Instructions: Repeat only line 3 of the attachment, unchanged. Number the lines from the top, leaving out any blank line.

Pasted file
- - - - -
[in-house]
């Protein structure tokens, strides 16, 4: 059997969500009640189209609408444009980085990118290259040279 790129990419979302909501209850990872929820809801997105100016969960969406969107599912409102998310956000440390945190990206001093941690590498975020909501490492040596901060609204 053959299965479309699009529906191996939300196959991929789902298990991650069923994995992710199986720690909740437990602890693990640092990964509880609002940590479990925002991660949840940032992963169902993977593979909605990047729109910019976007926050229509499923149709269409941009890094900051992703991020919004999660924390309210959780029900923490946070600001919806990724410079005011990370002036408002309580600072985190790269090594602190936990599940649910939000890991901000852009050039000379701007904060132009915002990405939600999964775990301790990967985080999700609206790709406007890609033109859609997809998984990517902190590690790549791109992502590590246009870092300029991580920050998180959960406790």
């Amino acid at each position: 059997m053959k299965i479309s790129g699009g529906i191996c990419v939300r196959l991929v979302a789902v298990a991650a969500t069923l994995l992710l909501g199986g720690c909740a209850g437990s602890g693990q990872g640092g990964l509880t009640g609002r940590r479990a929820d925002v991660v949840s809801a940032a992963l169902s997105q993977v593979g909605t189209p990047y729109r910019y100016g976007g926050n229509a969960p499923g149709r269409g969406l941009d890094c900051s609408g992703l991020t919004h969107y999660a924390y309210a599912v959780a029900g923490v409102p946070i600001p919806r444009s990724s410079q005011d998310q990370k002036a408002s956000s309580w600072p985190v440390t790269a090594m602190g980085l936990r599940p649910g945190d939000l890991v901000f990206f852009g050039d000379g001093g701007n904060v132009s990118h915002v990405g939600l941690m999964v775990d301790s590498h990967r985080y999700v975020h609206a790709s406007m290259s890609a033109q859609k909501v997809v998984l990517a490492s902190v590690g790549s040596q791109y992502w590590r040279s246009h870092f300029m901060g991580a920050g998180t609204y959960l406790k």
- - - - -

């Amino acid at each position: 059997m053959k299965i479309s790129g699009g529906i191996c990419v939300r196959l991929v979302a789902v298990a991650a969500t069923l994995l992710l909501g199986g720690c909740a209850g437990s602890g693990q990872g640092g990964l509880t009640g609002r940590r479990a929820d925002v991660v949840s809801a940032a992963l169902s997105q993977v593979g909605t189209p990047y729109r910019y100016g976007g926050n229509a969960p499923g149709r269409g969406l941009d890094c900051s609408g992703l991020t919004h969107y999660a924390y309210a599912v959780a029900g923490v409102p946070i600001p919806r444009s990724s410079q005011d998310q990370k002036a408002s956000s309580w600072p985190v440390t790269a090594m602190g980085l936990r599940p649910g945190d939000l890991v901000f990206f852009g050039d000379g001093g701007n904060v132009s990118h915002v990405g939600l941690m999964v775990d301790s590498h990967r985080y999700v975020h609206a790709s406007m290259s890609a033109q859609k909501v997809v998984l990517a490492s902190v590690g790549s040596q791109y992502w590590r040279s246009h870092f300029m901060g991580a920050g998180t609204y959960l406790k």